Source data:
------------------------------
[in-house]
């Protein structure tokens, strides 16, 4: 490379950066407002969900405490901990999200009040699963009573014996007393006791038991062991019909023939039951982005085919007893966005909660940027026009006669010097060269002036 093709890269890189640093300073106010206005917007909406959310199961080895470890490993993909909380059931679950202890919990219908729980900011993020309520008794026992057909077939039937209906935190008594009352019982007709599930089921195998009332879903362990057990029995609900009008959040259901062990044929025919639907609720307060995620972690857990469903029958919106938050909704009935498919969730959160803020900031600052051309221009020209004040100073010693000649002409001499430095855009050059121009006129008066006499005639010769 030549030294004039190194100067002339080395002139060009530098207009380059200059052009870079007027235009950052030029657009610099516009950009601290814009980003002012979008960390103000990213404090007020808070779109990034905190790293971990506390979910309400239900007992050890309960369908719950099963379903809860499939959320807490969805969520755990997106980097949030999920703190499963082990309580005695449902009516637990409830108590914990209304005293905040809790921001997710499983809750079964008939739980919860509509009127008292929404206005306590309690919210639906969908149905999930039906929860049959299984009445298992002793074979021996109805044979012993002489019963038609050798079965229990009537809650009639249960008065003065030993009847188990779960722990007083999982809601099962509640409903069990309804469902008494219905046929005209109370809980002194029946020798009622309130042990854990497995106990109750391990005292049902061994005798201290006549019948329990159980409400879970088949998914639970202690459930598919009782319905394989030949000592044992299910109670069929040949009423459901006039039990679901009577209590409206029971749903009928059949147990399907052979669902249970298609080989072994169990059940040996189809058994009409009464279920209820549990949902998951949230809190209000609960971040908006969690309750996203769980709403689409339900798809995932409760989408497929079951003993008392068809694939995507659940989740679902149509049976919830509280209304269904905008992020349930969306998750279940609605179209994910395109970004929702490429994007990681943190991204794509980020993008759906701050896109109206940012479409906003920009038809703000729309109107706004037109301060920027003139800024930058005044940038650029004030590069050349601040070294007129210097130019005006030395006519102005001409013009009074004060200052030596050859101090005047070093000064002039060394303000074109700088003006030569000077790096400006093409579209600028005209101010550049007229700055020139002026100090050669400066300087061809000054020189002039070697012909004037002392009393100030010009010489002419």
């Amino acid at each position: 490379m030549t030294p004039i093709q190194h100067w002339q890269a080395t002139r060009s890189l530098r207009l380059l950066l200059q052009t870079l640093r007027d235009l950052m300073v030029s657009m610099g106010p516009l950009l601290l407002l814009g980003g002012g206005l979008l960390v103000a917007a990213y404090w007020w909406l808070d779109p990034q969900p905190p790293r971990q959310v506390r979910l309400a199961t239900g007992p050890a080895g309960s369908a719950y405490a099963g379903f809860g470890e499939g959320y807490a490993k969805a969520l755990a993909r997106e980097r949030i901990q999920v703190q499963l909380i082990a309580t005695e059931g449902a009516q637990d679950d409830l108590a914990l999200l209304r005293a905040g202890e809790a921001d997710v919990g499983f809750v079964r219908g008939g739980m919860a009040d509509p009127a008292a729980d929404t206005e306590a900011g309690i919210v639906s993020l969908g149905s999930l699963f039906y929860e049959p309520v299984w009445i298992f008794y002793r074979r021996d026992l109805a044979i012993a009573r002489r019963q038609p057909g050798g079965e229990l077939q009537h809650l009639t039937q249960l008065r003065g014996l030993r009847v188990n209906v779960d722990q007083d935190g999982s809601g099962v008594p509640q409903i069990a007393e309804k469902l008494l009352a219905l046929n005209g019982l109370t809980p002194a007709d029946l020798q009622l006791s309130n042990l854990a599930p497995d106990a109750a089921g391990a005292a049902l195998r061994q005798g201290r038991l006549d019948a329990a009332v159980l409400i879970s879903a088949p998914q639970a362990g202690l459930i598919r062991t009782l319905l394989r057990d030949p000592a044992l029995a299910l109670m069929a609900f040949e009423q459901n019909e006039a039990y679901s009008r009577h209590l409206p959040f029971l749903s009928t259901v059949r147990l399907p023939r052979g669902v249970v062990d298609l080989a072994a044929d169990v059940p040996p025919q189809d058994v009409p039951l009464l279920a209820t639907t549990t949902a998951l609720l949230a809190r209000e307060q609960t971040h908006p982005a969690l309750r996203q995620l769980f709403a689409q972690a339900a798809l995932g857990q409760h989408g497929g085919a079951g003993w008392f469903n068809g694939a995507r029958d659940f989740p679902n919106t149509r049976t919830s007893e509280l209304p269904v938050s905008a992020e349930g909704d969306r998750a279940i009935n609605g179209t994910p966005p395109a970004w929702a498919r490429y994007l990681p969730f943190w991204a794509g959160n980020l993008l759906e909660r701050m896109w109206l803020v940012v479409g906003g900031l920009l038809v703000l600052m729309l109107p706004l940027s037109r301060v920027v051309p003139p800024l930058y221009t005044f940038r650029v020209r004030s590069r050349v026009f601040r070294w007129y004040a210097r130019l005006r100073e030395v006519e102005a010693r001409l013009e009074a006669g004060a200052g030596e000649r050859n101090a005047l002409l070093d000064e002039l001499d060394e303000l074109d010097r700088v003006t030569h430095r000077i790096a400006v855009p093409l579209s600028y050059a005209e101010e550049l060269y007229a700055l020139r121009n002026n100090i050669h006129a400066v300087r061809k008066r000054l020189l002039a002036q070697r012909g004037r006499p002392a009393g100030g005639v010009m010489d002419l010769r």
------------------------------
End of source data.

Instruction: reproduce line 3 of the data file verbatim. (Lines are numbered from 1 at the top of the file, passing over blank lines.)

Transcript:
């Amino acid at each position: 490379m030549t030294p004039i093709q190194h100067w002339q890269a080395t002139r060009s890189l530098r207009l380059l950066l200059q052009t870079l640093r007027d235009l950052m300073v030029s657009m610099g106010p516009l950009l601290l407002l814009g980003g002012g206005l979008l960390v103000a917007a990213y404090w007020w909406l808070d779109p990034q969900p905190p790293r971990q959310v506390r979910l309400a199961t239900g007992p050890a080895g309960s369908a719950y405490a099963g379903f809860g470890e499939g959320y807490a490993k969805a969520l755990a993909r997106e980097r949030i901990q999920v703190q499963l909380i082990a309580t005695e059931g449902a009516q637990d679950d409830l108590a914990l999200l209304r005293a905040g202890e809790a921001d997710v919990g499983f809750v079964r219908g008939g739980m919860a009040d509509p009127a008292a729980d929404t206005e306590a900011g309690i919210v639906s993020l969908g149905s999930l699963f039906y929860e049959p309520v299984w009445i298992f008794y002793r074979r021996d026992l109805a044979i012993a009573r002489r019963q038609p057909g050798g079965e229990l077939q009537h809650l009639t039937q249960l008065r003065g014996l030993r009847v188990n209906v779960d722990q007083d935190g999982s809601g099962v008594p509640q409903i069990a007393e309804k469902l008494l009352a219905l046929n005209g019982l109370t809980p002194a007709d029946l020798q009622l006791s309130n042990l854990a599930p497995d106990a109750a089921g391990a005292a049902l195998r061994q005798g201290r038991l006549d019948a329990a009332v159980l409400i879970s879903a088949p998914q639970a362990g202690l459930i598919r062991t009782l319905l394989r057990d030949p000592a044992l029995a299910l109670m069929a609900f040949e009423q459901n019909e006039a039990y679901s009008r009577h209590l409206p959040f029971l749903s009928t259901v059949r147990l399907p023939r052979g669902v249970v062990d298609l080989a072994a044929d169990v059940p040996p025919q189809d058994v009409p039951l009464l279920a209820t639907t549990t949902a998951l609720l949230a809190r209000e307060q609960t971040h908006p982005a969690l309750r996203q995620l769980f709403a689409q972690a339900a798809l995932g857990q409760h989408g497929g085919a079951g003993w008392f469903n068809g694939a995507r029958d659940f989740p679902n919106t149509r049976t919830s007893e509280l209304p269904v938050s905008a992020e349930g909704d969306r998750a279940i009935n609605g179209t994910p966005p395109a970004w929702a498919r490429y994007l990681p969730f943190w991204a794509g959160n980020l993008l759906e909660r701050m896109w109206l803020v940012v479409g906003g900031l920009l038809v703000l600052m729309l109107p706004l940027s037109r301060v920027v051309p003139p800024l930058y221009t005044f940038r650029v020209r004030s590069r050349v026009f601040r070294w007129y004040a210097r130019l005006r100073e030395v006519e102005a010693r001409l013009e009074a006669g004060a200052g030596e000649r050859n101090a005047l002409l070093d000064e002039l001499d060394e303000l074109d010097r700088v003006t030569h430095r000077i790096a400006v855009p093409l579209s600028y050059a005209e101010e550049l060269y007229a700055l020139r121009n002026n100090i050669h006129a400066v300087r061809k008066r000054l020189l002039a002036q070697r012909g004037r006499p002392a009393g100030g005639v010009m010489d002419l010769r």